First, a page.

A new scientific paper finds that warm-blooded animals are evolving larger beaks, legs, ears and tails, as they try to adapt to a warmer planet.
"Appendages have an important, but often undervalued, role in animal thermoregulation", as the authors write — in birds, for example, beaks are used to expel heat. If a species of bird is persistently overheated, then over several generations it'll gradually evolve larger beaks. Same goes for some tails and legs and ears in other animals.
Global warming is thus driving animals to "shapeshifting", as the Guardian reports …
Examples include several species of Australian parrot that have shown a 4-10% increase in bill size since 1871, positively correlated with the summer temperature each year.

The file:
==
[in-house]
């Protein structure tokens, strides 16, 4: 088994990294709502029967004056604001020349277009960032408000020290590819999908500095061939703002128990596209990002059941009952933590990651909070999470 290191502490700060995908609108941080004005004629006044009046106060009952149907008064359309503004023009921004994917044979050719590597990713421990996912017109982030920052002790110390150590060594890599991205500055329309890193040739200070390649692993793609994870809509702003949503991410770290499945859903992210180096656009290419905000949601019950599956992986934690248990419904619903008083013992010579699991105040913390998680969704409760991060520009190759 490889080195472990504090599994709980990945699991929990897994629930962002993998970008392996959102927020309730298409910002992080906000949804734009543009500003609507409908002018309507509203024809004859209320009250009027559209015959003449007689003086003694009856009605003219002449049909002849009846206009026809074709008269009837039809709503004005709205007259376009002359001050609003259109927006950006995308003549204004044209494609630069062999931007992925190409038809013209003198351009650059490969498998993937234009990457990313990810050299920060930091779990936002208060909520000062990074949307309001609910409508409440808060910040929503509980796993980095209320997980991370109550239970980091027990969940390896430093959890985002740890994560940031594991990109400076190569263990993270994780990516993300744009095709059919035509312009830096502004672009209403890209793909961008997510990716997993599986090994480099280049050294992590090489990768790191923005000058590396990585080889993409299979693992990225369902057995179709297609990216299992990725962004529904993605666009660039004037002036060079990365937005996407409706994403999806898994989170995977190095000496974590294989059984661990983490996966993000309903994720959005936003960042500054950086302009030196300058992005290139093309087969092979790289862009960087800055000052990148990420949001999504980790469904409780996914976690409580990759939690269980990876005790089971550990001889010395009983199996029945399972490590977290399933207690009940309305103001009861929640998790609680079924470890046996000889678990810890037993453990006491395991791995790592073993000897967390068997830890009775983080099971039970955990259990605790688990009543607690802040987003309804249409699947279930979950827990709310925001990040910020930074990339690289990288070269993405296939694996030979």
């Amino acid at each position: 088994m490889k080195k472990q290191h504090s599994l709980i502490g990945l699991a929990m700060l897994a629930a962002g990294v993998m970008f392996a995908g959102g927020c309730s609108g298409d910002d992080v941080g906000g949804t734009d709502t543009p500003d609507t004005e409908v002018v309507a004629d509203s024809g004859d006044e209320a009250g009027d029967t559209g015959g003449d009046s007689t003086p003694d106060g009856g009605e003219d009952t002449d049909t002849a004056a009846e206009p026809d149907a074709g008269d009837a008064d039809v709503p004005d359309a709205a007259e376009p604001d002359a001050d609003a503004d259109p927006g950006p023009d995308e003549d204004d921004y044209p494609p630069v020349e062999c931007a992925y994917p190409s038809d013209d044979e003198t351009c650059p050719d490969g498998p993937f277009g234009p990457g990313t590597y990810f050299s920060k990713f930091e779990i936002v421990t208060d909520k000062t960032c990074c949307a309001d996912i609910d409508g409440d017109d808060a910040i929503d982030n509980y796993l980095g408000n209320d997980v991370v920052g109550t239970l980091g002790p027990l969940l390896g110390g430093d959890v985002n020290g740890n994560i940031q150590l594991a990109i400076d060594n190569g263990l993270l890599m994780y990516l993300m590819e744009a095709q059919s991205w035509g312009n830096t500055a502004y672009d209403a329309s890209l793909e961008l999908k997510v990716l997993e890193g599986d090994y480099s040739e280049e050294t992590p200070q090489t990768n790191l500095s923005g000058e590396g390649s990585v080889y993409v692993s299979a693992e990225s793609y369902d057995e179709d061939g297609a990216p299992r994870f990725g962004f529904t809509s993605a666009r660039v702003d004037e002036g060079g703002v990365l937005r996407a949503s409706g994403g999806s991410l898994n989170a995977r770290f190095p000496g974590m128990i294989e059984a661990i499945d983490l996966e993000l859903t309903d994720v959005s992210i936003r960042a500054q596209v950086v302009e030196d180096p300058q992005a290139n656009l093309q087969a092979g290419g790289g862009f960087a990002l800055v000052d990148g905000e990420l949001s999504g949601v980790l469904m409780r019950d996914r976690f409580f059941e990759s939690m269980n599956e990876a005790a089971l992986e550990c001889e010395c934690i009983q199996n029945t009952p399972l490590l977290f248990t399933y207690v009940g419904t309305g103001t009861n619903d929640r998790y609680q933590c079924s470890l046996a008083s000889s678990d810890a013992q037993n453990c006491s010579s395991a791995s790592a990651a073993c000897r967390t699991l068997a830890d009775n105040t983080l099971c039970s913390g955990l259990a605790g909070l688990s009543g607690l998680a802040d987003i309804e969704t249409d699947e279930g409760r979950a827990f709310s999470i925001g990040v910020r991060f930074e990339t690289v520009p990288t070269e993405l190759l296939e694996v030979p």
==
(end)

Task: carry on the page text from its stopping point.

Meanwhile, research on the North American dark-eyed juncos, a type of small songbird, showed a link between increased bill size and short-term temperature extremes in cold environments.
Researchers have also reported tail length increases in wood mice, and tail and leg size increases in masked shrews. Bats in warm climates were shown to have increased wing size.